I’m glad you asked, thanks. Here’s why:

First off, it was too dang slow. It took page after page after page after page after page…well, you get it…for ANYTHING to happen. There are certainly some interesting characters, but there’s a lot of nothing happening.

In a nutshell, Andrew, the story’s protagonist is a big fan of the local hero Defender. Defender dies in a battle with his archenemy Magus. When this happens, his superpower leaves his body and lands in Andrew. Nice and convenient, huh? Andrew wants to become Defender’s sidekick, not realizing Defender is dead. He jumps into action as a superhero and people start calling him Smash. Magus, however, wants the power (no explanation is ever made to explain how “superpowers” can jump from body to body?). So Magus tracks down Smash, captures him, and attempts to take his powers. But, because Andrew/Smash is a small boy, he slips out of the bonds and escapes and to be continued.

WHAT? I buy a 150 page graphic novel and it’s CONTINUED? Who the heck at Candlewick thought that was a good idea? Granted it’s called “book 1,” but that doesn’t mean it has to be CONTINUED. Lord of the Rings is three volumes, but each of those volumes have complete STORY ARC contained in the pages so that there is a feeling of completion when finishing one of the volumes. No “editor” is listed and that may very well be the problem—I dunno.

And it’s not that the content is terrible—it isn’t. It just needed some smart guidance: pick up the pace (lighten the really dark pages because some of the art is difficult to see when the color is too dark), and complete a STORY ARC, leaving it open to complete a larger story arc with additional volumes.

So, there you have it. I’m looking forward to reading Jimmy Palmiotti’s all ages GN Forager, soon! That, and it looks like I’ve got three—count’em: 3—new projects I’m preparing to pitch. I’m working on the blog entry for the first one even now! I look forward to your comments on it.

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The trouble with adaptations

One of the joys of my current class (Writing for Comics and Animation) is that I get to talk about adaptations and the art of doing one in comic or graphic novel form. As fans of popular properties, we’re always excited about the aspect that something we really enjoy will be presented in a different format: when we’re a fan of a book, we want to see the movie; when we’re a fan of a game, we want to read the comic. The problem with adaptations is that there is no possible way to make everyone happy. Let me ‘splain.

Most writers, when tasked with the responsibility of an adaptation want the freedom to make changes, most of them subtle, but changes nonetheless. Most of the time writers are forced to make changes of some sort simply to fit the medium. Since I’ve only ever done comic adaptations from other formats (I’ve done film, game and novel all to comic), the biggest challenge is fitting it all in. So the writer has to take the number of pages allotted by the publisher, and figure out what parts are vital and what parts can be cut or reduced. There’s a lot of work in that the writer wants to be true to the original…but there are only so many pages. In comics, the pictures don’t move!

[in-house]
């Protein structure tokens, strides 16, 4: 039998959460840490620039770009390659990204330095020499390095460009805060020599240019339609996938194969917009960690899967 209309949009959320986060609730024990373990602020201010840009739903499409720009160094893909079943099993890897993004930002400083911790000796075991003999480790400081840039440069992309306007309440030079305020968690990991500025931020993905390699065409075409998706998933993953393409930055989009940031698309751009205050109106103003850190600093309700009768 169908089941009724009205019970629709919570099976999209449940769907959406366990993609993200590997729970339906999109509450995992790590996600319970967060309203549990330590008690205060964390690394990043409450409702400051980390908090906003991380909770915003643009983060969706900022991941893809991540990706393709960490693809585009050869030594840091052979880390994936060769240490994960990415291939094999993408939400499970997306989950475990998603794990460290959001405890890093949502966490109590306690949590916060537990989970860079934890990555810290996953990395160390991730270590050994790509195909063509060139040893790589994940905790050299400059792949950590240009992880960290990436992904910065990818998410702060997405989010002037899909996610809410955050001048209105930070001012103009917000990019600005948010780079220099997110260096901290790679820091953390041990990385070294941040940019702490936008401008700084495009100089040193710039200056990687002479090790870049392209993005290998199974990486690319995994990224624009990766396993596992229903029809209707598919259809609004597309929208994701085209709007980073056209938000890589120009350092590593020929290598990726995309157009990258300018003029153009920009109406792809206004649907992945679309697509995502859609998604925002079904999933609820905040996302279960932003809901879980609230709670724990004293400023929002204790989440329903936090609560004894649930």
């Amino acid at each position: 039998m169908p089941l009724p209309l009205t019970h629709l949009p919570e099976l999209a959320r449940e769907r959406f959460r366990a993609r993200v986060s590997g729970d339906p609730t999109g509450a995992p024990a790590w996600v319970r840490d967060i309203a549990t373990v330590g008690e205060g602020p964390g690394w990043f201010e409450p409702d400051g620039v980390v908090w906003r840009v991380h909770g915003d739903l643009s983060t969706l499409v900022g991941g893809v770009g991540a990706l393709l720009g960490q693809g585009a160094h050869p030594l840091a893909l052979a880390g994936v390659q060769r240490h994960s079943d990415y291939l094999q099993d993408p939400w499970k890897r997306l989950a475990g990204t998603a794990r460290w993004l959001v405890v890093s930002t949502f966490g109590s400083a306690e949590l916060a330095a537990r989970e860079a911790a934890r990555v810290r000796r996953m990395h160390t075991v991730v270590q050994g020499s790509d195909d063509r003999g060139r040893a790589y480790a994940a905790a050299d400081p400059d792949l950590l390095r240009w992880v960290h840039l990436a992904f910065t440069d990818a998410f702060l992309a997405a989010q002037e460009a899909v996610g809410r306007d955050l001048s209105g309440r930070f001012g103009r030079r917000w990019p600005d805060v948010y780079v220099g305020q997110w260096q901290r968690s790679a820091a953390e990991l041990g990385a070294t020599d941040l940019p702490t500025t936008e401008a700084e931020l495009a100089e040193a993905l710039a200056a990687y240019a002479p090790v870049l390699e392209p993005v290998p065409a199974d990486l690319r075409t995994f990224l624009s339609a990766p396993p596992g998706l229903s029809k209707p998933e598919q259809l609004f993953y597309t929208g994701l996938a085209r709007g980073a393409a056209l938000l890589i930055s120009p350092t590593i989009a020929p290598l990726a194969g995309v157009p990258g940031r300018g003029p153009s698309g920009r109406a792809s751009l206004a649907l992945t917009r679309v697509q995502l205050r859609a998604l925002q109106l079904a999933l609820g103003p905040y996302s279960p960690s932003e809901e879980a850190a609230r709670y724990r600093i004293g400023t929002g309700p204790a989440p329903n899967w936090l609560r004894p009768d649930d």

The problem with changes, though, is hardcore fans of the property don’t want you to change it in any way. They’re hardcore fans because they love everything about it. They love it so much they just want to see the exact same thing but in a different way. Trust me, if you fiddle with their beloved story, you’ll hear how wrong you were to do so!

Don’t believe me? Think of recent films that have been released based on novels or games or comics. How many times did you hear someone commenting on the “changes” made? I heard people talk about the recent Ender’s Game adaptation and how it made changes at the end. Some liked it, some didn’t. Or what about the superhero movies? Just spend some time googling (what a cool new verb!) them and you’ll see endless debates not only about how good or bad the films are, but how “true” they are to the original (I personally hated the fact that the web in the Toby Spider-Man was biological—I thought it changed the character of Peter Parker too much!). I also remember seeing Starship Troopers when it hit the theaters. At the time I was so mad because it was nothing like the Heinlein book on which it was based. However, I saw it a few years later (it a group setting where the group wanted to see it, not me! So I just went along like a good guest!) and—knowing that it was nothing like the book, I thought it was a decent sci-fi movie. It was NOT the Starship Troopers of the book, but it wasn’t a horrible movie (this is in reference to ONLY the first film, fyi).

Then there are those fans who want to have something different, who prefer to get something that adds to the original so they don’t just get the same thing. Stray too far, though, and it ceases to become an adaptation. If you remain close, it’s “based on.” However, when you write completely original material simply in that setting (as I did for Planet of the Apes: Blood of the Apes), then it isn’t an adaptation at all. Those, from a writer’s point of view, are fun to write.


Filed under writing